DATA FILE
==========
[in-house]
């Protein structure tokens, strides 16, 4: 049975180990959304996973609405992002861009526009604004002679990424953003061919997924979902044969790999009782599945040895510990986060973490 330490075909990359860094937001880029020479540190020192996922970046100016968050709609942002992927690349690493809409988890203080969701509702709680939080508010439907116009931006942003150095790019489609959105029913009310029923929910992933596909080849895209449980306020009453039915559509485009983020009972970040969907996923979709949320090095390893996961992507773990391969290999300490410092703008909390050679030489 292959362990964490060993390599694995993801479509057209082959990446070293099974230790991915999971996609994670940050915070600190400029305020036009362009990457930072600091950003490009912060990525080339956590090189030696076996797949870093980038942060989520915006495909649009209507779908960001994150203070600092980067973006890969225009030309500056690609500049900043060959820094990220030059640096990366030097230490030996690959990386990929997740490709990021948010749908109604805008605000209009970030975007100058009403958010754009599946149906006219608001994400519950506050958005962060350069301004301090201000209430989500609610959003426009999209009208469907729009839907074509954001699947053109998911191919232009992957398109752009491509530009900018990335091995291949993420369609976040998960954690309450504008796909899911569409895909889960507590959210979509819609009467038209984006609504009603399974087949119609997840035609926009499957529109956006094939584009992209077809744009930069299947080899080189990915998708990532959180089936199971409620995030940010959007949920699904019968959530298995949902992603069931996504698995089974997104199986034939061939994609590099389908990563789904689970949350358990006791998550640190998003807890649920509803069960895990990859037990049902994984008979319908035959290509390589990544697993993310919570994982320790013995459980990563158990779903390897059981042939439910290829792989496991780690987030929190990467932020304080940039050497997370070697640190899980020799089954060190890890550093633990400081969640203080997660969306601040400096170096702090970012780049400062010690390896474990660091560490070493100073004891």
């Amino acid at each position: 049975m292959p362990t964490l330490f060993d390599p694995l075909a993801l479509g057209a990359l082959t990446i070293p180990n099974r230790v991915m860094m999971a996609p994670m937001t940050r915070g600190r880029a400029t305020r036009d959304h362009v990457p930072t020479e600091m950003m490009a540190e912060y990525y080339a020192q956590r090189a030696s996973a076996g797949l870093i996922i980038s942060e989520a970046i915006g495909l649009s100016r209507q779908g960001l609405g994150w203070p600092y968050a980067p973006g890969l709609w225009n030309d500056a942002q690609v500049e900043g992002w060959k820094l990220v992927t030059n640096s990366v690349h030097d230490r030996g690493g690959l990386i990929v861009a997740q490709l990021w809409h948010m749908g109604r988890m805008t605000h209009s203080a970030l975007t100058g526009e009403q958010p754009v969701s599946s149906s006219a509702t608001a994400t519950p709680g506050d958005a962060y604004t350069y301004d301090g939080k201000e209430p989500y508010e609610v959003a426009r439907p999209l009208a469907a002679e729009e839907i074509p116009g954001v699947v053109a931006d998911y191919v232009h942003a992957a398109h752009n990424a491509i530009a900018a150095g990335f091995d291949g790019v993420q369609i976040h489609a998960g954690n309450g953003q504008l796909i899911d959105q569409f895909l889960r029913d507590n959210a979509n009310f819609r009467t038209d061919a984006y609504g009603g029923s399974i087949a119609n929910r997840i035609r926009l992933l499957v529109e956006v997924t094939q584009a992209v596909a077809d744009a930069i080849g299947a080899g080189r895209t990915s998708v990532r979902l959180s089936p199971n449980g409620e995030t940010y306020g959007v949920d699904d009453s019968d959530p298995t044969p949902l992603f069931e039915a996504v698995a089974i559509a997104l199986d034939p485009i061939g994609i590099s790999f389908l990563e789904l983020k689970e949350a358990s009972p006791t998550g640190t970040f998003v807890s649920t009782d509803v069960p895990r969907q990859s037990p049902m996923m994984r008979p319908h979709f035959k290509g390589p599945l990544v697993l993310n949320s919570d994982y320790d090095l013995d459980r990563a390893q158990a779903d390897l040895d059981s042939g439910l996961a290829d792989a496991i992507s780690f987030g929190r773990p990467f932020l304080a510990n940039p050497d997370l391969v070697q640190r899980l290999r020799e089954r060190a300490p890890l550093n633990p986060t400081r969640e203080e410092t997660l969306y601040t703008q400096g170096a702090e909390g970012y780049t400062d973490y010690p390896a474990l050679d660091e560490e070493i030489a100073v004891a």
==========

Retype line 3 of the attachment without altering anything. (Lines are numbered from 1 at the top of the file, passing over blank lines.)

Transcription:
């Amino acid at each position: 049975m292959p362990t964490l330490f060993d390599p694995l075909a993801l479509g057209a990359l082959t990446i070293p180990n099974r230790v991915m860094m999971a996609p994670m937001t940050r915070g600190r880029a400029t305020r036009d959304h362009v990457p930072t020479e600091m950003m490009a540190e912060y990525y080339a020192q956590r090189a030696s996973a076996g797949l870093i996922i980038s942060e989520a970046i915006g495909l649009s100016r209507q779908g960001l609405g994150w203070p600092y968050a980067p973006g890969l709609w225009n030309d500056a942002q690609v500049e900043g992002w060959k820094l990220v992927t030059n640096s990366v690349h030097d230490r030996g690493g690959l990386i990929v861009a997740q490709l990021w809409h948010m749908g109604r988890m805008t605000h209009s203080a970030l975007t100058g526009e009403q958010p754009v969701s599946s149906s006219a509702t608001a994400t519950p709680g506050d958005a962060y604004t350069y301004d301090g939080k201000e209430p989500y508010e609610v959003a426009r439907p999209l009208a469907a002679e729009e839907i074509p116009g954001v699947v053109a931006d998911y191919v232009h942003a992957a398109h752009n990424a491509i530009a900018a150095g990335f091995d291949g790019v993420q369609i976040h489609a998960g954690n309450g953003q504008l796909i899911d959105q569409f895909l889960r029913d507590n959210a979509n009310f819609r009467t038209d061919a984006y609504g009603g029923s399974i087949a119609n929910r997840i035609r926009l992933l499957v529109e956006v997924t094939q584009a992209v596909a077809d744009a930069i080849g299947a080899g080189r895209t990915s998708v990532r979902l959180s089936p199971n449980g409620e995030t940010y306020g959007v949920d699904d009453s019968d959530p298995t044969p949902l992603f069931e039915a996504v698995a089974i559509a997104l199986d034939p485009i061939g994609i590099s790999f389908l990563e789904l983020k689970e949350a358990s009972p006791t998550g640190t970040f998003v807890s649920t009782d509803v069960p895990r969907q990859s037990p049902m996923m994984r008979p319908h979709f035959k290509g390589p599945l990544v697993l993310n949320s919570d994982y320790d090095l013995d459980r990563a390893q158990a779903d390897l040895d059981s042939g439910l996961a290829d792989a496991i992507s780690f987030g929190r773990p990467f932020l304080a510990n940039p050497d997370l391969v070697q640190r899980l290999r020799e089954r060190a300490p890890l550093n633990p986060t400081r969640e203080e410092t997660l969306y601040t703008q400096g170096a702090e909390g970012y780049t400062d973490y010690p390896a474990l050679d660091e560490e070493i030489a100073v004891a």